Before you untie your shoes, make sure you have a secure personal locker. If there are functioning showers, there should be at least a handful of lockers. If you can have one reserved for your personal use, that’s even better. You can keep it stocked with the items that you’ll need. They would be:

Body Wash Even if you’re strictly a bar soap guy, the aim is efficiency and messing with a wet bar of soap is too much of a hassle. However, you do get manly points for soap on a rope.

Powder Gold Bond Body Powder, Shower To Shower, regular generic talc, just something to keep you cool and dry. Your body will produce some residual sweat after you’re done exercising. You’ll want to keep yourself fresh. Apply to your feet, nether regions, and anywhere your workout clothes get swampy.

Antiperspirant/Deodorant obviously.

Moisturizer I know what your thinking. Foofy, right. The thing is that the more you shower, the more your skin dries out. And if your exercising outdoors it only makes matters worse. Either way, keep your showers short and the water on the cool side to keep dry skin under control as well.

A Clean Towel This should go without saying too, but I find it wise to pack a smaller, thinner towel. Again, it’s all about efficiency and simplicity. Choices should be made favoring that over your personal comfort.

Shower Shoes They don’t call it athletes foot for nothing. Plus, it allows you to rationalize away your own Tobias-Fünke-like nevernude issues.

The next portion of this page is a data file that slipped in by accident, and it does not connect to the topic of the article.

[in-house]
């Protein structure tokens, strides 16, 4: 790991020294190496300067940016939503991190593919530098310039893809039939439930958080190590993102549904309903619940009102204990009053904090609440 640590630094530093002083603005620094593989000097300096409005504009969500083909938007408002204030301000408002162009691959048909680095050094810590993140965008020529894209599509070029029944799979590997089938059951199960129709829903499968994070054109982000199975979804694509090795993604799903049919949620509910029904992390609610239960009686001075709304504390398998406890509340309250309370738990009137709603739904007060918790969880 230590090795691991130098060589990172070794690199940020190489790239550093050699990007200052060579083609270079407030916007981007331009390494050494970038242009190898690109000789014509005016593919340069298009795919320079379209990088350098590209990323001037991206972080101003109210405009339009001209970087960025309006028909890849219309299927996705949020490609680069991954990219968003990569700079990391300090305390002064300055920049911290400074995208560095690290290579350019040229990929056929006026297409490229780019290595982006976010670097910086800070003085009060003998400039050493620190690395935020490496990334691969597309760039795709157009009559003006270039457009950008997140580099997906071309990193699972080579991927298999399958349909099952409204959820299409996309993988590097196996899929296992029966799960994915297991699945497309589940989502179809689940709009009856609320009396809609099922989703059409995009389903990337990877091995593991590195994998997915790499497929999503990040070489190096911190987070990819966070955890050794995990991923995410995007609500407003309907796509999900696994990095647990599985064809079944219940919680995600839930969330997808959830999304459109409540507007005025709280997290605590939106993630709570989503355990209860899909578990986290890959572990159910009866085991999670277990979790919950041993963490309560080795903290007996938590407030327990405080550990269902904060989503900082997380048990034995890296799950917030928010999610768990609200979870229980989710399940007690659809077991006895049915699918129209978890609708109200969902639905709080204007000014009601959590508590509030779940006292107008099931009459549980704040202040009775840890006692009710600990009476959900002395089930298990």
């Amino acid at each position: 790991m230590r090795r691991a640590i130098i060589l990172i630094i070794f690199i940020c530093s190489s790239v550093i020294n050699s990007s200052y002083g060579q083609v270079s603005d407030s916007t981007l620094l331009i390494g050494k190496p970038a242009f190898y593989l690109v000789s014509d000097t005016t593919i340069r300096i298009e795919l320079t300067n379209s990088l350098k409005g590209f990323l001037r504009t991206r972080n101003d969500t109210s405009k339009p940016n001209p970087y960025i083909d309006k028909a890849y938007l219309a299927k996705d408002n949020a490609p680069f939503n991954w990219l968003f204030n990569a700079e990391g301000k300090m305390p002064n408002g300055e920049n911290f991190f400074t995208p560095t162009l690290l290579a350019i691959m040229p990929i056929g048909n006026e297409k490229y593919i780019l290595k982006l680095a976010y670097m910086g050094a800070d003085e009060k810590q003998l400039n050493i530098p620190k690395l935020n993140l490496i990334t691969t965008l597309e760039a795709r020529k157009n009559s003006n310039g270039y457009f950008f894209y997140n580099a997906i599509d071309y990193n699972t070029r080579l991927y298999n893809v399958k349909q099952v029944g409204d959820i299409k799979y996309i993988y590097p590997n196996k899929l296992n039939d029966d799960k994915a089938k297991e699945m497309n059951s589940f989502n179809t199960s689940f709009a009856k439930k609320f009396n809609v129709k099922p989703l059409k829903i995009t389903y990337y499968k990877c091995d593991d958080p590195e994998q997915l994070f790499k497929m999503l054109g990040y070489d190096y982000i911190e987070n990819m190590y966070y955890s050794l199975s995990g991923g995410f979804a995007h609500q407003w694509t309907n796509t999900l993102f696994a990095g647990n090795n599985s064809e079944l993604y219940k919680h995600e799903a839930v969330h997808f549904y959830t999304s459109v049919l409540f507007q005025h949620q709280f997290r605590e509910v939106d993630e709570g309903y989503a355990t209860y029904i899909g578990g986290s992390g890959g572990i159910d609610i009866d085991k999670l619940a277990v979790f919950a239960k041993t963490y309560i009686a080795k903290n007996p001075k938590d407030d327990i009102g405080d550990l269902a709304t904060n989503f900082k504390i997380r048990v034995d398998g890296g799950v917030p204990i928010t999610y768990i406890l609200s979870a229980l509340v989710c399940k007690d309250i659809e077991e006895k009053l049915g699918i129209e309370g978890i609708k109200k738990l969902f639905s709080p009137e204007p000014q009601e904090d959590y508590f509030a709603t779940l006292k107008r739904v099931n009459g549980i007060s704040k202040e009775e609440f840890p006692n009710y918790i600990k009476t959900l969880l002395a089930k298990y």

A few optional items include cologne, a washcloth, hairbrush/comb, pomade (other hair product) and electric razor.
Forgive me if they seem more essential to you. When you’re bearded, balding and not into cologne, it makes some typical concerns seem extraneous.

Above all, keep it quick and simple. Get the sweat off and get out. Do your serious cleaning at home. Nobody likes a lingerer in a public shower. Not only is it suspicious, but somebody might be waiting for that head and being a gentleman is about making life easier for others. Shaving, teeth brushing, nail trimming, Q-tipping, nose hair trimming and shampooing should be reserved for your home bathroom as well. And don’t leave anything damp clothing or towels in your locker any longer than you have to. Those things are like a funk incubator.

Saturday, February 7, 2009


Mono means one and Gram means gram

My recent screening of North By Northwest was in part a search for elements of refinement and gentlemanly behavior to examine and adopt. Cary Grant’s Roger Thornhill is a memorable example of a gentleman who has it all figured out. Since he wears the same clothes throughout the movie and is frantically avoiding peril, there wasn’t all that much to glean. But I was impressed by the fact that he had a personal mark or monogram that played a clever role in the story. His match book featured his sharp looking R.O.T. on the cover and I presume all his pocket squares, shirts and golf clubs shared the same mark.

I’d like to have something like that going. First I’ll need to create a mark. Being a graphic designer, I’ve visited the notion several times. Usually whenever I’m updating my resume or too bored to do anything else. I figured this would be as good excuse as any to finally see it through.

For a little history, the tradition of monograms comes from French and English aristocracy. Their housekeepers would sometimes share work and having a mark on each piece of laundry made it easy to separate. Even today, when using professional dry cleaning and laundry services it can come in very handy. Before I start having all my shirts and personal items embroidered, I’ll need to settle on a solid mark.

Images from Monograms Inc.
I stumbled upon the website for a monogram designer in NYC named Caroline Brackenridge. She operates Monogram Inc. and she does a heck of a job. Her $575 initial price seems very reasonable for what she provides. Naturally, I’ll be creating my own. I’ll probably spend a lot of time and energy on this. I’ll post the final result somewhere down the line.